The string 38 of pocketed coils 40 prevents the sagging of the edge of a bedding or seating product over time due to excessive wear. The fact that the individually pocketed coils are of a height H2 significantly greater than the height H1 of the spring core 12 enables an upper layer of filling material 52 to be inserted on top of the spring core 12 and a bottom layer of filling material 54 located below the spring core 12. Both the upper and lower layers of filling material 52, 54 are located inside the string of pocketed coils 40 and provide a uniform upper surface 56 generally in a top plane 58 and a uniform lower surface 60 generally in a bottom plane 62. Once the layers of filling material 52, 54 are inserted inside the string 38 of pocketed coils 40, the upholstered covering 18 may be wrapped around the spring core 12, the upper and lower layers of filling material 52, 54 and the string of pocketed coils. The filling material may be polyurethane foam, cotton or polyester fibers or any other type of soft and resilient filling material. Although each layer of filling material 52, 54 is illustrated as being a single piece or ply of material, it may alternatively comprises multiple layers of material.
Referring now to FIG. 3 a second embodiment of edge support is illustrated. This embodiment of edge support comprises a pair of spiral edge supports 64 and 65 located around the perimeter of a spring core 12b. The spring core 12b may be any type of spring core but for the sake of simplicity, we will assume it is identical to the spring core 12 illustrated in FIGS. 1 and 2 with like numbers representing like parts. Different letters b and c will designate the different embodiments. Each of the spiral edge supports 64, 65 comprises a helical spring coil 66 encased in fabric 68. Spiral edge support 64 is located around the perimeter of the spring core 12b and generally above the plane P1 defined by the upper border wire 34b and the upper end turns 22b of each of the coil springs 20b making up the spring core 12b. The spiral edge support 64 is located generally above the outermost rows and columns of the spring core around the perimeter of the bedding or seating product. Likewise, the other spiral edge support 65 is located below the outermost rows and columns of the spring core. The spiral edge supports 64, 65 may or may not be secured to either the upper or lower border wires of the spring core or to the upper or lower end turns of the outermost springs of the spring core.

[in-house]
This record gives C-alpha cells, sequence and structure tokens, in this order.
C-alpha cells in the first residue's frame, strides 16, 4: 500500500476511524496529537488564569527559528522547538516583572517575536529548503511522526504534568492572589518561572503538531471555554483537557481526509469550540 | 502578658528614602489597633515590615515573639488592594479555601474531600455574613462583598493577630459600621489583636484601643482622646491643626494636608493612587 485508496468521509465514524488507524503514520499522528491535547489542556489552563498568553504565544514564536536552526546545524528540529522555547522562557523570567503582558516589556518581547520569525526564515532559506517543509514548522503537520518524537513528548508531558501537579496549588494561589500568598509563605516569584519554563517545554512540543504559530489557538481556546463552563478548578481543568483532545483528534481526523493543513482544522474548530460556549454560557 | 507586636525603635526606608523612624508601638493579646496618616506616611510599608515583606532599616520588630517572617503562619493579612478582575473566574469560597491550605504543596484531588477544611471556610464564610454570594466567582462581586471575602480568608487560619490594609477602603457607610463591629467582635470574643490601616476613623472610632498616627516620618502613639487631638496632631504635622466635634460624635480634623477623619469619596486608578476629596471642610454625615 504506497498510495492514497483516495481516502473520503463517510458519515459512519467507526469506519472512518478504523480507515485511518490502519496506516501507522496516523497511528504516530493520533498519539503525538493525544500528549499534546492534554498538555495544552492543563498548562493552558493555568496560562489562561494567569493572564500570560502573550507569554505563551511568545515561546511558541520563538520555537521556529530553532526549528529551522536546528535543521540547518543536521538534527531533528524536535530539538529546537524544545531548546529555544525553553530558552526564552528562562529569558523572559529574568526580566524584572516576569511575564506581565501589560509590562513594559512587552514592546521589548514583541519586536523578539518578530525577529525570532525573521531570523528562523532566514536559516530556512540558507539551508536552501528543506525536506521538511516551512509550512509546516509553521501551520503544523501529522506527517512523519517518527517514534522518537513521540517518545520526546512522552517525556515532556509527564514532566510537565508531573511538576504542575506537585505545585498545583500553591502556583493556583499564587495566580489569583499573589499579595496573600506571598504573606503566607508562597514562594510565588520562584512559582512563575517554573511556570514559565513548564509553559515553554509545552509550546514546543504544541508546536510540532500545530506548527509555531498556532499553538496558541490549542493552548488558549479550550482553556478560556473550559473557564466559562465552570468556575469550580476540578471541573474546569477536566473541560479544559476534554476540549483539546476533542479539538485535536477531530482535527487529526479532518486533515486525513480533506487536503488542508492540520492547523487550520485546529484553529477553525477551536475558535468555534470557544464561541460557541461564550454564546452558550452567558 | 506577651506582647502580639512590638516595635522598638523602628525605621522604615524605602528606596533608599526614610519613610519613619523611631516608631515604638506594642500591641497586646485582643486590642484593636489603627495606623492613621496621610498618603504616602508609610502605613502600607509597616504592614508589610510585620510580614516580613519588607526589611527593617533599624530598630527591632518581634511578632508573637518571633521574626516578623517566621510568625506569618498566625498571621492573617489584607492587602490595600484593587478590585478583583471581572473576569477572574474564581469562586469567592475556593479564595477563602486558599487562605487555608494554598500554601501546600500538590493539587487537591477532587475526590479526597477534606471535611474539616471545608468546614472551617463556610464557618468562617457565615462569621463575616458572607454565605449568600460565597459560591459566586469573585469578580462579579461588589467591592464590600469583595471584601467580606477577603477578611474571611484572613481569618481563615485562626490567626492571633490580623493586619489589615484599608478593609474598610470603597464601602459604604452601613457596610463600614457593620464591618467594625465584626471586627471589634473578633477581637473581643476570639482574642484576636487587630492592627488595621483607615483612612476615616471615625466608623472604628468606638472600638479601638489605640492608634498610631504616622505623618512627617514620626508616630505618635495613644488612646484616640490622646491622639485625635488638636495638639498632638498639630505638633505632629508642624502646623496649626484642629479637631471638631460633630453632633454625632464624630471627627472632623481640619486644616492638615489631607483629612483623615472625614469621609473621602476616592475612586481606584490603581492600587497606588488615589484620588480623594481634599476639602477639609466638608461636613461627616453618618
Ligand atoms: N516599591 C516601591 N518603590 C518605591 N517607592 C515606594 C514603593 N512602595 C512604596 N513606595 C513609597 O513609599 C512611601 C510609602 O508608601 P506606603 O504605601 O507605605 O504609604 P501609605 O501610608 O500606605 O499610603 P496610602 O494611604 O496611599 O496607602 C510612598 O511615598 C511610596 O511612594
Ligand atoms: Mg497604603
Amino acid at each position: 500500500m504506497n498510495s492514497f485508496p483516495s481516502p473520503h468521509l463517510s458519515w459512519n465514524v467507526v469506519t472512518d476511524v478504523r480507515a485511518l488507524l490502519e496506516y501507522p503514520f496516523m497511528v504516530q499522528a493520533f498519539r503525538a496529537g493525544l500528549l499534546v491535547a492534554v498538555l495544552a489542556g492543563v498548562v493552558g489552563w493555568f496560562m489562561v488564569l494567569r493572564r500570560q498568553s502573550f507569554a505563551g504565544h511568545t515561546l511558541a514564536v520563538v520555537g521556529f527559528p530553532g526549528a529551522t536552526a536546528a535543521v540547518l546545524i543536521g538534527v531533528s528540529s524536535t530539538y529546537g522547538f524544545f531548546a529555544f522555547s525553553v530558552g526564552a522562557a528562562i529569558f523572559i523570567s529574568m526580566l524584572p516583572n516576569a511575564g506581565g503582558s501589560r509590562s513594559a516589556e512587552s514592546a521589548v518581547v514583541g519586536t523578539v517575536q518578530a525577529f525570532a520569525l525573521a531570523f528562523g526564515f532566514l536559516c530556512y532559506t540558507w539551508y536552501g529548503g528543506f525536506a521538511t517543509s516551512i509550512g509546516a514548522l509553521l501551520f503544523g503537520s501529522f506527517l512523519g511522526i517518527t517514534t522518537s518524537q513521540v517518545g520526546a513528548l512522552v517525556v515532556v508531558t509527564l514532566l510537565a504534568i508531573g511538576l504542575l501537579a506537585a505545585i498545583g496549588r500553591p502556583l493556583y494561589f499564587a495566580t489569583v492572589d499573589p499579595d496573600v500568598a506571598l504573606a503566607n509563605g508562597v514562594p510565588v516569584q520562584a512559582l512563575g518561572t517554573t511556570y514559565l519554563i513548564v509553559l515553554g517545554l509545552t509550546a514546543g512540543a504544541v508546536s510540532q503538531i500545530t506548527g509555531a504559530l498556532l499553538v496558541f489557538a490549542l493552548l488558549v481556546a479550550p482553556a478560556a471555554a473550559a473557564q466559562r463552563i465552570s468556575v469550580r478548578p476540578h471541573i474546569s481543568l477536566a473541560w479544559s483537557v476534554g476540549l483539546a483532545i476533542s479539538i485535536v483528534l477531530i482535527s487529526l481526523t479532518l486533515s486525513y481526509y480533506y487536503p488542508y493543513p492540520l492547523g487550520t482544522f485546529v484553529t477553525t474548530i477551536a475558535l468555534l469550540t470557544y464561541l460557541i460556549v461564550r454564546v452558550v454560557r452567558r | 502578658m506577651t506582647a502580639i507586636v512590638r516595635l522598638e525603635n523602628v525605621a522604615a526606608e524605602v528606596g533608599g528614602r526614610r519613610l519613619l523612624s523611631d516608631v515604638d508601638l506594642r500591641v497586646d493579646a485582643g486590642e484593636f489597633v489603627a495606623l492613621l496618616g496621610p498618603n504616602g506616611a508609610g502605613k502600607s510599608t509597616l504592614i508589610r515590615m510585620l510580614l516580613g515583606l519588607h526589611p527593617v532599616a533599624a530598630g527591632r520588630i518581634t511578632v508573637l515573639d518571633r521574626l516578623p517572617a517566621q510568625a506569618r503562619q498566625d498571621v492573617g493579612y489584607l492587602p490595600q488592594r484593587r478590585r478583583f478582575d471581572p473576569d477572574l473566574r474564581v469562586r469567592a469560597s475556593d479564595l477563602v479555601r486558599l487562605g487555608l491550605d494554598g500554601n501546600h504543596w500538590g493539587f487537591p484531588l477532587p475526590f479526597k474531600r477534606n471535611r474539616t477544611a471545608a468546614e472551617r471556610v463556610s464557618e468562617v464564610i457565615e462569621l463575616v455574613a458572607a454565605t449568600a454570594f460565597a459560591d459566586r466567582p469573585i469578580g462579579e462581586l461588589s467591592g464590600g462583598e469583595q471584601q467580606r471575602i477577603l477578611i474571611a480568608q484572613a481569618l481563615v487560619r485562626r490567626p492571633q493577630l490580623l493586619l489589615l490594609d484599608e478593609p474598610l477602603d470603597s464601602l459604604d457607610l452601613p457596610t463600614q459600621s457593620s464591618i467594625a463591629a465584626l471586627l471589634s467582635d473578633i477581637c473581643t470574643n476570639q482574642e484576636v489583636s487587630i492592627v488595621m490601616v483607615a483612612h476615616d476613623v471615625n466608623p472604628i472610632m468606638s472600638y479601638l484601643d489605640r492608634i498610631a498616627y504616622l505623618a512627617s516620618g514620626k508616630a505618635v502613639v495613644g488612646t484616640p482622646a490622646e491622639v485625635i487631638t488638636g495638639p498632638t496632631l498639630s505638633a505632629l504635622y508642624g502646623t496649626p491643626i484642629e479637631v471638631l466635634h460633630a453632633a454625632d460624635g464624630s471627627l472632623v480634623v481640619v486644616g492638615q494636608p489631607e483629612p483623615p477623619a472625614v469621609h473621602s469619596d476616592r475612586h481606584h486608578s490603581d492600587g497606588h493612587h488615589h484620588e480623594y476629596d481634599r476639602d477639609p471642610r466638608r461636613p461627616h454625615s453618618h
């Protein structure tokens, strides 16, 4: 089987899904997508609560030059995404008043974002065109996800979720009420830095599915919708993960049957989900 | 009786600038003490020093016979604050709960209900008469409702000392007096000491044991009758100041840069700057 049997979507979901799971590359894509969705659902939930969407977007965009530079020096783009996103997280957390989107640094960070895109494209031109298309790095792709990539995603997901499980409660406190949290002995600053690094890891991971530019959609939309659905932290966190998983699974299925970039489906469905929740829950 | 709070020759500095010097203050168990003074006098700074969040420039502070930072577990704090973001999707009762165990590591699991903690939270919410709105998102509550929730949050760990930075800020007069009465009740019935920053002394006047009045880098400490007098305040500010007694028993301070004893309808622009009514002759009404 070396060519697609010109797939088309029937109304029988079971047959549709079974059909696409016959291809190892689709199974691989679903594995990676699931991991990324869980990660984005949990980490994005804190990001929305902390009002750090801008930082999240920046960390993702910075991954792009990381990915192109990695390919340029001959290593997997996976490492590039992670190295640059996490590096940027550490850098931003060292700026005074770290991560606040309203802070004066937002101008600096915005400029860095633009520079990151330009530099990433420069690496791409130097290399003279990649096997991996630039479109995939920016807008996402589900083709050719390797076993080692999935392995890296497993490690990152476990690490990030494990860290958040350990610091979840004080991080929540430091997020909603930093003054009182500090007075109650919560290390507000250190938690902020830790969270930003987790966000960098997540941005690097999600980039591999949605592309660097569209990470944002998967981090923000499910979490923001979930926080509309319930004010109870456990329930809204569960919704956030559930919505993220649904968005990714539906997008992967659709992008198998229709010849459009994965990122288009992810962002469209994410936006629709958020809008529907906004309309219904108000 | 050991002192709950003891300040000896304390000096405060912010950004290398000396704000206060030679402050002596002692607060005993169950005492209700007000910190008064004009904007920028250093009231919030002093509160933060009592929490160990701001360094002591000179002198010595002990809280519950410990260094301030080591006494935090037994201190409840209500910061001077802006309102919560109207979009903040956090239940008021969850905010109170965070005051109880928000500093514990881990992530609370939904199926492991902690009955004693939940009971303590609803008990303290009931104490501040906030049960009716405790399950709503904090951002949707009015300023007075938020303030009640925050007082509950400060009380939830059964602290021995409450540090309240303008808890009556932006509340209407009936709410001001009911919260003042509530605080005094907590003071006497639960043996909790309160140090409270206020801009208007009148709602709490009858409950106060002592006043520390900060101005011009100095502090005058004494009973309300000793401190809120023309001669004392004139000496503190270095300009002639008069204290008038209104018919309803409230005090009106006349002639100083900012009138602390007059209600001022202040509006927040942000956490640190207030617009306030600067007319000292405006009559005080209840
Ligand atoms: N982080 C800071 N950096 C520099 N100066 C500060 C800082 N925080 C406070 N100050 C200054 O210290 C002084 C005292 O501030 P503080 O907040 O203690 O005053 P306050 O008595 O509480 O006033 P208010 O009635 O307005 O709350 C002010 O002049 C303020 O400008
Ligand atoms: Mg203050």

As with the first embodiment illustrated in FIGS. 1 and 2, in this embodiment, an upper layer of filling material 52b is located inside the spiral edge support 64 and a bottom layer of filling material 54b is located inside the spiral edge support 65 below the spring core. The filling layers, the spring core and the pair of spiral edge supports are all encased in a fabric covering 18b as best illustrated in FIG. 3. Like the string of individually pocketed coils of the first embodiment, the purpose of the pair of spiral edge supports is to enhance the firmness along the periphery of the bedding or seating product and to prevent its sagging due to repetitive use.